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Fictionalized slave tale offers a new narrative

Hey there, time traveller!
This article was published 26/9/2014 (2195 days ago), so information in it may no longer be current.

In this exquisite piece of historical fiction, Moroccan-born Laila Lalami re-casts the infamous 1527 Narváez expedition to Florida in a shining new light. Writing from the point of view of Estebanico, the Moroccan slave forced to accompany the Spanish conquistadors, Lalami skilfully gives him a voice and a past.

By slightly altering his real name from Estevanico, Lalami allows herself some imaginative latitude to recreate him. At the same time, she develops a powerful tale around the power of naming itself, reminding us that the real Estevanico/Estebanico is also buried beneath that diminutive Spanish appellation.

Thus, she introduces Mustafa ibn Muhammad ibn Abdussalam al-Azmori -- Mustafa for short -- who painfully remembers the scene of his sale as "A negro from Azemmur. A bargain at twenty-five ducats!"

The most intriguing source for the historical Estevanico lies with Cabeza de Vaca's La Relaciòn, published in 1542 and addressed to King Charles I of Spain. La Relaciòn is at once a moving account of the spectacular failure of the Narváez expedition and a kind of ethnographic map of the American southwest.

In La Relaciòn, the historical Estevanico appears as an entirely silent figure, primarily identified as "the negro" because thoroughly insignificant to the Spanish monarchy. Yet, there is something so compelling about him in the surrounding taciturnity of the wider tale. For, along with Cabeza de Vaca, Estevanico was one of 450 humans and horses to enter Florida -- and one of four to come out alive, the only black man among them. That he survived to re-cross the Atlantic is remarkable.

Throughout most of Lalami's novel, it is Cabeza de Vaca who appears in brief glimpses, rendered silent and serious by Estebanico's version of events. Introduced on the first page as "my rival storyteller" -- in a sly allusion to La Relaciòn -- Cabeza de Vaca re-emerges later not as a violent conquistador but in this description: "Here was a man who knew how to tell stories and how to listen to them... A kindred spirit."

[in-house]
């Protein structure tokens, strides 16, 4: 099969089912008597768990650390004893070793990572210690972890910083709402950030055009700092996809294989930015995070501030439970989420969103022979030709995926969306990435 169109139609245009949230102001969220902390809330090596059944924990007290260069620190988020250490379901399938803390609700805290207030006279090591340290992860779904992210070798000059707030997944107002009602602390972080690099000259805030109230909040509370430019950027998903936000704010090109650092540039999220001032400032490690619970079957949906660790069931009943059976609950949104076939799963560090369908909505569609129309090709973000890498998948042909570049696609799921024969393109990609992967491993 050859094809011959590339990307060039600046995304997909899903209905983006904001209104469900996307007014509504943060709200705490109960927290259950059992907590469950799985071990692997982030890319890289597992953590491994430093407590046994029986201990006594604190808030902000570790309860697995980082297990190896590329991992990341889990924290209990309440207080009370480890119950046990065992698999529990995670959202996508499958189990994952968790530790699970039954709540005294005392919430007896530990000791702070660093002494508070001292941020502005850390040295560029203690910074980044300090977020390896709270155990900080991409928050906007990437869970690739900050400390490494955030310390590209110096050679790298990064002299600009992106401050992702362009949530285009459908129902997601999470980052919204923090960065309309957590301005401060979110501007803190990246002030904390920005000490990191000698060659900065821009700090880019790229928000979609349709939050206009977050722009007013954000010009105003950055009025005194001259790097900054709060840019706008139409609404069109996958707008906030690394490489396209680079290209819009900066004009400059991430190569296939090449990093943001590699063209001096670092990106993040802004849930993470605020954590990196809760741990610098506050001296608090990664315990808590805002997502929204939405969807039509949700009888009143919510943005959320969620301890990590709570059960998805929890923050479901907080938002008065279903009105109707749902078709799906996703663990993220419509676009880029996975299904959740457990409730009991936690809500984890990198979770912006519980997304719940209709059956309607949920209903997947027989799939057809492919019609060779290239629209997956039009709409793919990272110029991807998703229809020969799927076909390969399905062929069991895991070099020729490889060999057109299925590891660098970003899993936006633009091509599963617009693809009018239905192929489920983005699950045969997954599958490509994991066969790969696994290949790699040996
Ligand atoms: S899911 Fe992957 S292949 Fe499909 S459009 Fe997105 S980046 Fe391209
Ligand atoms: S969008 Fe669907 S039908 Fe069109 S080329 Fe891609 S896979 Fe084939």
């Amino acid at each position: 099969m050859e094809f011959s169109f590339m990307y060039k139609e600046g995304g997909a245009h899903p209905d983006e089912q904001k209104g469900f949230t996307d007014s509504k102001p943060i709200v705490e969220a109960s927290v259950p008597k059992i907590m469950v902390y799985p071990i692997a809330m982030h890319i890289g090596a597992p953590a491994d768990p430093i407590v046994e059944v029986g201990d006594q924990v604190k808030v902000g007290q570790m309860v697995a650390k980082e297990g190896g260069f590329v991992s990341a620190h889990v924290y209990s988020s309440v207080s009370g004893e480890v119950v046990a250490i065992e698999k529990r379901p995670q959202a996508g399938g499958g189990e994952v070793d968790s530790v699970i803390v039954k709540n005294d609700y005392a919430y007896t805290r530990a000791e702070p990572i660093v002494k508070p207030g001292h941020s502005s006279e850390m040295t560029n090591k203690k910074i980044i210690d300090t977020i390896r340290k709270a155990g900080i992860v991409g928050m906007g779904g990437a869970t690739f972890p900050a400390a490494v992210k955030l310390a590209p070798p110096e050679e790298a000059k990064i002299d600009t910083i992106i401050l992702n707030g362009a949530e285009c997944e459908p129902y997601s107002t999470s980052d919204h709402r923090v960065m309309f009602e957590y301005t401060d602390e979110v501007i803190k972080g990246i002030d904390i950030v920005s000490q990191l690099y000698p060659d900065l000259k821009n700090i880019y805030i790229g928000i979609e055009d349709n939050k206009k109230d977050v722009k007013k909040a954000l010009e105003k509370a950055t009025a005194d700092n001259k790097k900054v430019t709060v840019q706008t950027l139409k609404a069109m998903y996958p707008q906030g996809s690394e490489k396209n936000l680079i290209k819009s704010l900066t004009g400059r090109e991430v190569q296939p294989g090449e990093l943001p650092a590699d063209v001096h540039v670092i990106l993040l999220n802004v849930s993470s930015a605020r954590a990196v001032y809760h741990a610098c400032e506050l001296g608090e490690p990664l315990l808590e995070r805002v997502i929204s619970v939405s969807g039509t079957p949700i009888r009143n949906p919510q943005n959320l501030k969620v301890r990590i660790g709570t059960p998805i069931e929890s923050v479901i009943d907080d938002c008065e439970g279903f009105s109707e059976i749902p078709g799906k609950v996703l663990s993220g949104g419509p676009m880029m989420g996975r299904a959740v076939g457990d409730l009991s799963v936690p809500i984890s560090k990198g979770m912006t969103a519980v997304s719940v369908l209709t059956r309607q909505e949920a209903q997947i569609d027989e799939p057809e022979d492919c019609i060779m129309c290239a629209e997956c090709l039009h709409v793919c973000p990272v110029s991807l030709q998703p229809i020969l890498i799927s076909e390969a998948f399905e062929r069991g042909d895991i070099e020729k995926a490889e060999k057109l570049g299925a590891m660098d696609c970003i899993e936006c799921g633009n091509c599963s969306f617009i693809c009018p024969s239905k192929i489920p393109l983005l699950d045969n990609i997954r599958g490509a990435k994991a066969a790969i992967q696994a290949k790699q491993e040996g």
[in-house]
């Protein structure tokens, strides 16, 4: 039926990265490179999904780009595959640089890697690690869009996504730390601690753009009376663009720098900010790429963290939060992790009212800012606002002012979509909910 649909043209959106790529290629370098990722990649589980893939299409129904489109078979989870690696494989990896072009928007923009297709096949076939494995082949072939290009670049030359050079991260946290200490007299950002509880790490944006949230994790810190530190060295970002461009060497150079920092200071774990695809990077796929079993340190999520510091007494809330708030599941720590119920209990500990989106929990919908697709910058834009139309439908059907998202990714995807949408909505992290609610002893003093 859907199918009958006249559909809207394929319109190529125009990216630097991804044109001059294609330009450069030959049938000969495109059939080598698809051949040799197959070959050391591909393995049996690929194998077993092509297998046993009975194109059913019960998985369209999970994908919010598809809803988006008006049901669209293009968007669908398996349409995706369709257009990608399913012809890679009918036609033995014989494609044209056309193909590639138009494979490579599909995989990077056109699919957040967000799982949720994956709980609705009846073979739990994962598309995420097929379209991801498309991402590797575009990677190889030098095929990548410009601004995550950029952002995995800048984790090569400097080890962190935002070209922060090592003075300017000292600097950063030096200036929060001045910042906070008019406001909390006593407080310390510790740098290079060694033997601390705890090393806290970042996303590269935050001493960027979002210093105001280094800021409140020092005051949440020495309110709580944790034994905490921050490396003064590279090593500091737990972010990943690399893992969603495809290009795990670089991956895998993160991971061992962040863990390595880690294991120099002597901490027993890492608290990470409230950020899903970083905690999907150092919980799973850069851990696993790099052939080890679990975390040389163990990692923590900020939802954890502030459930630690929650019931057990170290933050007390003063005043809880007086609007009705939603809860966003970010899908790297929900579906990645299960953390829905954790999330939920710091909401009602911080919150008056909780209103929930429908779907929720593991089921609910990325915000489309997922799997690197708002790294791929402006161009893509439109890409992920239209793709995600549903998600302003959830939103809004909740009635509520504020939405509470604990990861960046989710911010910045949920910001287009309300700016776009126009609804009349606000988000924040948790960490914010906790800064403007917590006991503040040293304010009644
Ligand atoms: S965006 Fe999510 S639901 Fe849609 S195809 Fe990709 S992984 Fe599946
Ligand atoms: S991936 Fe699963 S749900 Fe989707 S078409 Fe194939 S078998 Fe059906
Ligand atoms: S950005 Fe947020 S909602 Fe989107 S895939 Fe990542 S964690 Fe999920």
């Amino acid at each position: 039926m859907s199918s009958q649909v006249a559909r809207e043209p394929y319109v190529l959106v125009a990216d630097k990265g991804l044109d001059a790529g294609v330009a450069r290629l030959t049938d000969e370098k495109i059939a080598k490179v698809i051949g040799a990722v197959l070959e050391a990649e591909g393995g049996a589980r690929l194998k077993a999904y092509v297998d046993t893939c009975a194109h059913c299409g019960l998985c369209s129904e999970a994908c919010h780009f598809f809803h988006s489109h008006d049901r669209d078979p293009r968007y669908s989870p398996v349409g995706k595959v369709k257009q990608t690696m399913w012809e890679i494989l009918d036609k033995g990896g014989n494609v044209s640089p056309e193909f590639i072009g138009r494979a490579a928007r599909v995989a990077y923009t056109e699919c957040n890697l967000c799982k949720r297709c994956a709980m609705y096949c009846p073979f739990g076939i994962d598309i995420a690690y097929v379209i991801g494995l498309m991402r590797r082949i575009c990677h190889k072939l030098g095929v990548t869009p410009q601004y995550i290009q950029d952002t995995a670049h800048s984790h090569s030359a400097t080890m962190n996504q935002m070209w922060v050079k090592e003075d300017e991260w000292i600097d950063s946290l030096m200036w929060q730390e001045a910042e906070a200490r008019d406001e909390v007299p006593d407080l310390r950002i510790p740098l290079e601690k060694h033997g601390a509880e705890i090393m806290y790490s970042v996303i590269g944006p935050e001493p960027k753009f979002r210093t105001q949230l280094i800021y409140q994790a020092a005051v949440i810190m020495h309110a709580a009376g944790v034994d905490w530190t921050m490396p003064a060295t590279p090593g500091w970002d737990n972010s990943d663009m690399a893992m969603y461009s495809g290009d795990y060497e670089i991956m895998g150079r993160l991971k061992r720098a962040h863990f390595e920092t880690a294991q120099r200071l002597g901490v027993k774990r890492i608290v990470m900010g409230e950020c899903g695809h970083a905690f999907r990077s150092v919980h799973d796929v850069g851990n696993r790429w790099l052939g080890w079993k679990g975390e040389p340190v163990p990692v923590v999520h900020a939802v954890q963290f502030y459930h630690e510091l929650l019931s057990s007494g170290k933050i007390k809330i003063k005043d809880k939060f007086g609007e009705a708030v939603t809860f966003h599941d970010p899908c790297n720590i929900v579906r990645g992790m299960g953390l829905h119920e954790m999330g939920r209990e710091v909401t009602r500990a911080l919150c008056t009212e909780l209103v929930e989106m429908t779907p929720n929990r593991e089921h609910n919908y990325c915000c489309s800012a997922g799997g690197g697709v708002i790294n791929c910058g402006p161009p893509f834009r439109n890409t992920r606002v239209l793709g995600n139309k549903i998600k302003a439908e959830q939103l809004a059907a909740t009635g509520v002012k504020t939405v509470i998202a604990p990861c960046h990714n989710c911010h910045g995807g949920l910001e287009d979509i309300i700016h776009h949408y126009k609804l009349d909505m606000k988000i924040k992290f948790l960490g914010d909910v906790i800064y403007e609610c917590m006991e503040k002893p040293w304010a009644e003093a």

As much as Lalami wants to fill in the picture of those whose tales do not often get told in the history of the Spanish conquest, she refuses to compose a straightforward vilification of the men involved in this brutal chapter of history. From Estebanico's perspective, some conquistadors are vicious, while others are less so. The Native American peoples they encounter are portrayed as equally complex.

Lalami structures the novel through chapters that alternate between Estebanico's version of the expedition and his memories of home. She takes us forward and backward this way, in waves that move the plot along and shape Estebanico's character.

Desiring to match the skill and renown of La Relaciòn, Estebanico recounts his life before and during the expedition with stunning attention to detail. We don't just see the world through his eyes -- we also hear, smell, and feel it.

For example, when the conquistadors try to take the "Indian" village of Aute, Estebanico recounts with sensory intensity and respectful astonishment its burning to the ground: "The smell of burning wood and singed fur sat heavy in my throat. In spite of the sandals I wore, I could feel the heat rising from the ground through my feet... The people of Aute would rather burn their village than let the Castilians take it."

Lalami is a creative-writing professor in California with a PhD in linguistics. The historical Estevanico was also a kind of linguist, a man who quickly learned other languages, both European and Native American, and who translated them well.

In this way, they are kindred spirits, each brilliant with words.


Dana Medoro is a professor of American literature at the University of Manitoba.


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Updated on Saturday, September 27, 2014 at 8:39 AM CDT: Formatting.

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